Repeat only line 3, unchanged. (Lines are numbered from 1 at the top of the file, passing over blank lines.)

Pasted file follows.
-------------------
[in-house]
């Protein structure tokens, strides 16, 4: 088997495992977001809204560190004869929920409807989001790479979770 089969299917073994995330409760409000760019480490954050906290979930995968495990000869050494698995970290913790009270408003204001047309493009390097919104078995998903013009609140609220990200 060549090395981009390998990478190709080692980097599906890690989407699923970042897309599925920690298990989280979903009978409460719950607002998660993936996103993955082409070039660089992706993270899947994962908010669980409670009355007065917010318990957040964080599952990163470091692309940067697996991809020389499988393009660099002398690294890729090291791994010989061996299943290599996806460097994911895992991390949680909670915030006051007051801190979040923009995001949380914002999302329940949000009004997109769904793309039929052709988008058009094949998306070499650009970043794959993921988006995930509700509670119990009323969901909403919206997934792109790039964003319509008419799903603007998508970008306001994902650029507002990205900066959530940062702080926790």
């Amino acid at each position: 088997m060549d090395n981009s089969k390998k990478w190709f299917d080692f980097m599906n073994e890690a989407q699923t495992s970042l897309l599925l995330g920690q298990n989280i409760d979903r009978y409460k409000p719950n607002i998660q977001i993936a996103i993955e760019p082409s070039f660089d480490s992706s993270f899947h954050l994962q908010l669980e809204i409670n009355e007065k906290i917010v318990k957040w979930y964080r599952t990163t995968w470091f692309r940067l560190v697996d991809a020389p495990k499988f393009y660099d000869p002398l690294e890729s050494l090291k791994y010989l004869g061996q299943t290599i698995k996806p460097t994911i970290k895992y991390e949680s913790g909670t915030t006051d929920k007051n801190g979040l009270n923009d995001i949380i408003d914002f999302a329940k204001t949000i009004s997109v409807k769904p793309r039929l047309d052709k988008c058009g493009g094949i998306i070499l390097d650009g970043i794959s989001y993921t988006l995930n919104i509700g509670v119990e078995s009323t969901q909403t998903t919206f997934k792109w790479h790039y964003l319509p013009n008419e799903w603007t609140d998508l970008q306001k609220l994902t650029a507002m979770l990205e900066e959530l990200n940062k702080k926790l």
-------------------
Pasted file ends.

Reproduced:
């Amino acid at each position: 088997m060549d090395n981009s089969k390998k990478w190709f299917d080692f980097m599906n073994e890690a989407q699923t495992s970042l897309l599925l995330g920690q298990n989280i409760d979903r009978y409460k409000p719950n607002i998660q977001i993936a996103i993955e760019p082409s070039f660089d480490s992706s993270f899947h954050l994962q908010l669980e809204i409670n009355e007065k906290i917010v318990k957040w979930y964080r599952t990163t995968w470091f692309r940067l560190v697996d991809a020389p495990k499988f393009y660099d000869p002398l690294e890729s050494l090291k791994y010989l004869g061996q299943t290599i698995k996806p460097t994911i970290k895992y991390e949680s913790g909670t915030t006051d929920k007051n801190g979040l009270n923009d995001i949380i408003d914002f999302a329940k204001t949000i009004s997109v409807k769904p793309r039929l047309d052709k988008c058009g493009g094949i998306i070499l390097d650009g970043i794959s989001y993921t988006l995930n919104i509700g509670v119990e078995s009323t969901q909403t998903t919206f997934k792109w790479h790039y964003l319509p013009n008419e799903w603007t609140d998508l970008q306001k609220l994902t650029a507002m979770l990205e900066e959530l990200n940062k702080k926790l």